Slingfilm is a personal art project looking at discarded film cameras, films, prints, cine films and all the lost memories they contain.
The Slingfilm project developed out of my own camera collecting hobby and from finding, possibly due to the recent development of digital photography, a growing number of film cameras in charity shops and car boot sales etc which still contain undeveloped rolls of film, and an increasing number of and old photographs. Given that we live in a society that has enjoyed photographing and documenting almost every aspect of our lives, and that most people would consider their photo albums as the first possession they would reach to save in a house fire, I’m more than a little interested in these cameras and photographs that have been (knowingly or unknowingly) discarded. The Slingfilm project will attempt to document the discarded cameras and prints I find along the way, where found, how much I paid for them, some history of the camera itself perhaps, along with the films often found inside them and the results of the processing of those films – the lost memories.
Bearing in mind the age and poor storage conditions of the items I find the results will be patchy, many I know will be fogged and useless, others will be badly exposed, but perhaps, just occasionally, some gems might turn up.
Let’s just see how it goes…
Marineland and Steamtown on Super 8
I found this lovely super 8mm cine film at Lancaster Antiques Centre with a series of other cine films (not yet copied to digital) at the bottom of a box containing a Kodak Brownie cine projector. I bought the projector unawares of the extra contents, so a nice surprise!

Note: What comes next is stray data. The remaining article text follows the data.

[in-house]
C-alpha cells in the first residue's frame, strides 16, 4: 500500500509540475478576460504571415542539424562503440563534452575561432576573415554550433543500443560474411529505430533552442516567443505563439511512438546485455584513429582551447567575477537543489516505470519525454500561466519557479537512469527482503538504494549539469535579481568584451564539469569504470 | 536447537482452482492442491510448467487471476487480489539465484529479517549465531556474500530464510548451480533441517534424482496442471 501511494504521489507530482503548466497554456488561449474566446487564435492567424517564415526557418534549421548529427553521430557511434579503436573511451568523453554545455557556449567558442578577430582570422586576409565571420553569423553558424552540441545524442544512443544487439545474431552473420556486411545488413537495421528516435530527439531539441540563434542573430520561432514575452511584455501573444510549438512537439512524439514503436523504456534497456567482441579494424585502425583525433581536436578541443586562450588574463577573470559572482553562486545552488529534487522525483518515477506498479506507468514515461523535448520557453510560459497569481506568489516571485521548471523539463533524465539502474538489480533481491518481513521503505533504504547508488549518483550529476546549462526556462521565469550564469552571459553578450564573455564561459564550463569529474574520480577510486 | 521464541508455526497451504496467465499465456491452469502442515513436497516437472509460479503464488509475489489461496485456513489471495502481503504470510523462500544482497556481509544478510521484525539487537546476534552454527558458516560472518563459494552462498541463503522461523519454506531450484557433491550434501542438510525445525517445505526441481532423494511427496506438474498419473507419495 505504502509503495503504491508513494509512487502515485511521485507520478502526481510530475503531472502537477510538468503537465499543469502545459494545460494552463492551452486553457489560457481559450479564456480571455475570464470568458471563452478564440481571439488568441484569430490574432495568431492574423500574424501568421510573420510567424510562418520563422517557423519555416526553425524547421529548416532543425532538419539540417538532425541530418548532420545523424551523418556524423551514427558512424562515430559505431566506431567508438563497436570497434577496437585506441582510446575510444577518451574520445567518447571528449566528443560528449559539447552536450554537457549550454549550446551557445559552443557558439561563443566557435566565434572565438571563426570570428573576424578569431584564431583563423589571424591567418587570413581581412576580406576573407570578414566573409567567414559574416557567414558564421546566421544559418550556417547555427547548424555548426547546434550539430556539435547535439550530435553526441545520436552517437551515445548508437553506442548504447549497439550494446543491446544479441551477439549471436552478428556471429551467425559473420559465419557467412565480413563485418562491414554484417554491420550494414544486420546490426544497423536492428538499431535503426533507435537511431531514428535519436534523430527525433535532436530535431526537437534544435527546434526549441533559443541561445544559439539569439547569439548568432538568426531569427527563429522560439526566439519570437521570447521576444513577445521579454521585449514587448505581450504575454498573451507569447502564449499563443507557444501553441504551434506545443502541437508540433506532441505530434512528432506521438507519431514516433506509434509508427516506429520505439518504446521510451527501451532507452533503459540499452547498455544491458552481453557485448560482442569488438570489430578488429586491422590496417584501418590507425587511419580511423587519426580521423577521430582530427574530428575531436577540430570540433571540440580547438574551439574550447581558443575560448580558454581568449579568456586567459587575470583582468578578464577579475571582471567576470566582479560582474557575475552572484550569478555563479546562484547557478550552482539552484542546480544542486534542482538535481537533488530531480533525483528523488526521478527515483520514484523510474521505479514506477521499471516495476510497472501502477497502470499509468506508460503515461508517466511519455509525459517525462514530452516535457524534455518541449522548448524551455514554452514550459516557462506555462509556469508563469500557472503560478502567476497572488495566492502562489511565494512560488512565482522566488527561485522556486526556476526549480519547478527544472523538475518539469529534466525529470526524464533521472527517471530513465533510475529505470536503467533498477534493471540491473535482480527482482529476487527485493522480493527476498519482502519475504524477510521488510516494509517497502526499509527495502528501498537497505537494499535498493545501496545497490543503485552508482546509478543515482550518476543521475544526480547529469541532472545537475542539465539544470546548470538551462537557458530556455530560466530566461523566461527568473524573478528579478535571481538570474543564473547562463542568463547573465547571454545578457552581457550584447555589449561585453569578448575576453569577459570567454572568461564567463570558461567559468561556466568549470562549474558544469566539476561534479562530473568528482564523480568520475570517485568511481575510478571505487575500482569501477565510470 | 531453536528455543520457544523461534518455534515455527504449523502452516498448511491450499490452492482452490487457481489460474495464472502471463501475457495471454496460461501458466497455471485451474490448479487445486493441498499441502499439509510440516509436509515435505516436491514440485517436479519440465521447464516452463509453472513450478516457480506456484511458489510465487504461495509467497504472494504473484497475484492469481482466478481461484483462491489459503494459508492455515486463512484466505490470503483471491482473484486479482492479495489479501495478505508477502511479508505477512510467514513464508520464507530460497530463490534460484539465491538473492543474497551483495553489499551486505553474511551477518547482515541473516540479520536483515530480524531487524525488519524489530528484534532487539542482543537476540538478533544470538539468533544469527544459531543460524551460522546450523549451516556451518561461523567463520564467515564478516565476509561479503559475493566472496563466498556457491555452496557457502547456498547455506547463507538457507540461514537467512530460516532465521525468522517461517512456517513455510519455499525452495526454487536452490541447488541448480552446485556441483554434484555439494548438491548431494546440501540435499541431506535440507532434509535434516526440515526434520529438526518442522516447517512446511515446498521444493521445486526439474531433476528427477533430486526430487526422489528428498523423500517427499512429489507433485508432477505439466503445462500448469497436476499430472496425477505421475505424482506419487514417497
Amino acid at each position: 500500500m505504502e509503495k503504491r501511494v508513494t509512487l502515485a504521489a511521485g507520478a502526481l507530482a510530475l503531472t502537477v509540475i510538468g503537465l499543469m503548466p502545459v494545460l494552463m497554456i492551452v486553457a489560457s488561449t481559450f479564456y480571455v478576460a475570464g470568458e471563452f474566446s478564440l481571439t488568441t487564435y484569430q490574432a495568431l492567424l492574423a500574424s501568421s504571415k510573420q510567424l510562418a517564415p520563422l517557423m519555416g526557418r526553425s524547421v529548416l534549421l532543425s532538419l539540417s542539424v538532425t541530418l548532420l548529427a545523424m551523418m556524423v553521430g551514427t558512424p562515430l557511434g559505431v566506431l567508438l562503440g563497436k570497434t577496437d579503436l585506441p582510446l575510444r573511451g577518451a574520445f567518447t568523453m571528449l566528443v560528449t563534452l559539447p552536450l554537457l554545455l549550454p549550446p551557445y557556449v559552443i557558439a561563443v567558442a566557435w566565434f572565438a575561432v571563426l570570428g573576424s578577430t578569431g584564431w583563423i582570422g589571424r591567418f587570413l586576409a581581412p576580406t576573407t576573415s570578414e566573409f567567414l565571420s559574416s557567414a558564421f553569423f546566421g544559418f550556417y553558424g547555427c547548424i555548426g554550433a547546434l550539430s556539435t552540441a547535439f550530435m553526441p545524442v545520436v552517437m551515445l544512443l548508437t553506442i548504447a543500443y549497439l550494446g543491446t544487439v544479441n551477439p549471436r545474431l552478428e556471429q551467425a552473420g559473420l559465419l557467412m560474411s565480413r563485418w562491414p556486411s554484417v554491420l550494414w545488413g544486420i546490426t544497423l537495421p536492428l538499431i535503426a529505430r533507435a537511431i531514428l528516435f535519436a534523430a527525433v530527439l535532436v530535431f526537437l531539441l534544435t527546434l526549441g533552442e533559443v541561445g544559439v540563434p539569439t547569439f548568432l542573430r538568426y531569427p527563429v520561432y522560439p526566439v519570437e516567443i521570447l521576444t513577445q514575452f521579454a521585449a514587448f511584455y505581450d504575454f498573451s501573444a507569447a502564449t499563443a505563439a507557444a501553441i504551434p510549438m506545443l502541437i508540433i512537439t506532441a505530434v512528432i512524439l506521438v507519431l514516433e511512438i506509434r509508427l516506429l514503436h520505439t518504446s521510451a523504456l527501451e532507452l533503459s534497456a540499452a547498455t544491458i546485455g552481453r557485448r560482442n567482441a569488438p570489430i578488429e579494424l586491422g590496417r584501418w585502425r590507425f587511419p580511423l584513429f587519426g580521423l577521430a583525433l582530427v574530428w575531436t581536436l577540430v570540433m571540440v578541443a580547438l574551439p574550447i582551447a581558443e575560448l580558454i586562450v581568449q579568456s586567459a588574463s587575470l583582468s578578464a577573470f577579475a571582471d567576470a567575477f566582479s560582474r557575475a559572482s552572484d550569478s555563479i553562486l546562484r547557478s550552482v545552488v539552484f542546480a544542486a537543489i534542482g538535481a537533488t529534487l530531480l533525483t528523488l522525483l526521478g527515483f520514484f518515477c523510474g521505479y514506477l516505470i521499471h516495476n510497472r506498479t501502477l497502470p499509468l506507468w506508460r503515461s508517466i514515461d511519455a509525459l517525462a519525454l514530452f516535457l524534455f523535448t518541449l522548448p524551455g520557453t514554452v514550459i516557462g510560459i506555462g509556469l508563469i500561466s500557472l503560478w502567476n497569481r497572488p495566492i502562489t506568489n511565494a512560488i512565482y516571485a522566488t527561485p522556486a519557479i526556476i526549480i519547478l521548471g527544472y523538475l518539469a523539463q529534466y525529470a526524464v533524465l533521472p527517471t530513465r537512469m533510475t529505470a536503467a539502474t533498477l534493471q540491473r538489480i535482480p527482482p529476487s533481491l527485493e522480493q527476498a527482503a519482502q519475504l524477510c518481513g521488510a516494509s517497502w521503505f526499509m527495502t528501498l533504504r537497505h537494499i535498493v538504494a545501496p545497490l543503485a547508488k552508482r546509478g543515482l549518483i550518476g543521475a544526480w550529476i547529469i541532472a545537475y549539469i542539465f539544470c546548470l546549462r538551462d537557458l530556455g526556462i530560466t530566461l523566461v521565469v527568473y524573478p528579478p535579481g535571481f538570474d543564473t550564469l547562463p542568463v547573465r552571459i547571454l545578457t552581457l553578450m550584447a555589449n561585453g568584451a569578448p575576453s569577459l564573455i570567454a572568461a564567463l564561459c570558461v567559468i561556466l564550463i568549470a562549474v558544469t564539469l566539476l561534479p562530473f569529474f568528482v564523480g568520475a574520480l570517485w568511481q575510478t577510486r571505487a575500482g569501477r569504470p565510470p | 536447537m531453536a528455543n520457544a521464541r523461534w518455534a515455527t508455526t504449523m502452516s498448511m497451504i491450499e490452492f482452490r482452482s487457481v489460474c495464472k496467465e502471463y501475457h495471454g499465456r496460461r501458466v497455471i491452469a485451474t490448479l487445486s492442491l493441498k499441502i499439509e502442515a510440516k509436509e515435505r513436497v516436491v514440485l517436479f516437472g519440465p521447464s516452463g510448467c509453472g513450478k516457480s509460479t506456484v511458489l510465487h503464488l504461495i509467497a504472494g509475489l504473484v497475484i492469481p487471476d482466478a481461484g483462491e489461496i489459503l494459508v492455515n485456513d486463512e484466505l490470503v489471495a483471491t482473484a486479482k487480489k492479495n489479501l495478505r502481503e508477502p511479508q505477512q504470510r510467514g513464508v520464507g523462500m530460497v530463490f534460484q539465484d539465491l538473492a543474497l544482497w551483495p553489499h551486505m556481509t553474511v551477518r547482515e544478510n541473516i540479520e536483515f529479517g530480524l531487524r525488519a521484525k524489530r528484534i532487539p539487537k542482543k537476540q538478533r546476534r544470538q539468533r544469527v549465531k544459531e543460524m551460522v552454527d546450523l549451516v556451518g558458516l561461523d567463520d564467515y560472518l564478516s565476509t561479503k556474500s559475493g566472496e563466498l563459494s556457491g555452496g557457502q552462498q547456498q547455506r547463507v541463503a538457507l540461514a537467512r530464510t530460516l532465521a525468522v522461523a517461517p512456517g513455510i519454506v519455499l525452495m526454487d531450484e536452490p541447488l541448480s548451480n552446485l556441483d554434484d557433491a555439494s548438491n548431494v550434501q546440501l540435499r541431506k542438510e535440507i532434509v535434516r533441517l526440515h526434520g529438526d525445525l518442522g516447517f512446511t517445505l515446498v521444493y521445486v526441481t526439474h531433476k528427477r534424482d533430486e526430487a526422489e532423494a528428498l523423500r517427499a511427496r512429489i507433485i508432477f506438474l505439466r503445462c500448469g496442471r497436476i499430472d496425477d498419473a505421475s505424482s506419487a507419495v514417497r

Several of the films appear to be of the same family and I have subsequently at local car boot sales and junk shops, picked up around a dozen more reels again all of the same family! If I ever strike it rich I’ll copy them all into digital and share!
For now, you can enjoy Marineland and Dreamworld in this first reel.
Marineland was the outdoor aquarium on Morecambe promenade and Steamtown was a part of Carnforth Railway Station. From the late 60’s I’d guess.
Olympus mju – found film
The Olympus mju (stylus) camera first went on sale in 1991. It’s sleek ergonomic design and case-less, ultra-compact body made it an instant favourite, and over 5 million were made of this, the first model. I picked one up from a car boot sale in Morecambe back in 2013 for a £1, but it was a couple of years before I got around to processing the film inside that had been abandoned along with the camera.
Here’s what secrets it held…
Kodak Brownie ‘Cresta’ update
I just got back the processed film negatives from the 1955 Kodak Brownie ‘Cresta’ camera that I picked up recently for a couple of quid.
Film from cameras of this age do not usually come out too well, and when the labs rang me after processing, I initially thought it would be to say ‘sorry, but there’s nothing on it’ as is so often the case. Surprisingly, on this occasion they called to say ‘Hey, it looks like you’ve got some pretty reasonable negs here!’ and they were right. On first inspection, they would appear to be fairly consistent with the age of the camera itself, probably taken in the late 50’s, maybe someone who knows cars (looks like a rather lovely late 50’s Citroen DS to me) and ladies fashions better than me can help out? Family snapshots taken on a European (Mediterranean) holiday I’d say, anyone like to hazard a guess where?
Kodak ‘Brownie’ Cresta Camera
A bit of a shout out this morning for DS Colour Labs in Stockport who offer a great film processing service for my ongoing Sling Film side project. They just called to say the roll of film that came in my 1955 Kodak ‘Brownie’ Cresta camera (£2 from Lancaster Antiques Centre) has been processed and appears to have 12 lovely 6″x6″ exposures of a 1950’s/60’s family on holiday. Can’t wait to get the negs back now for scanning!!
The Kodak ‘Brownie’ Cresta was introduced in 1955 and was manufactured in the UK until 1958. Taking twelve 2 1/4″ x 2 1/4″ exposures on 120 roll film. The Cresta has a fixed focus f14 ‘Kodet’ lens with a built in sliding close up lens.
It also has a single speed shutter of 1/40th second. It’s a simple hobbyist camera which was known for achieving impressive close-up results. This early model 1 Cresta can be distinguished from later models by the ribbed front casing and the presence of the coaxial flash sync cable.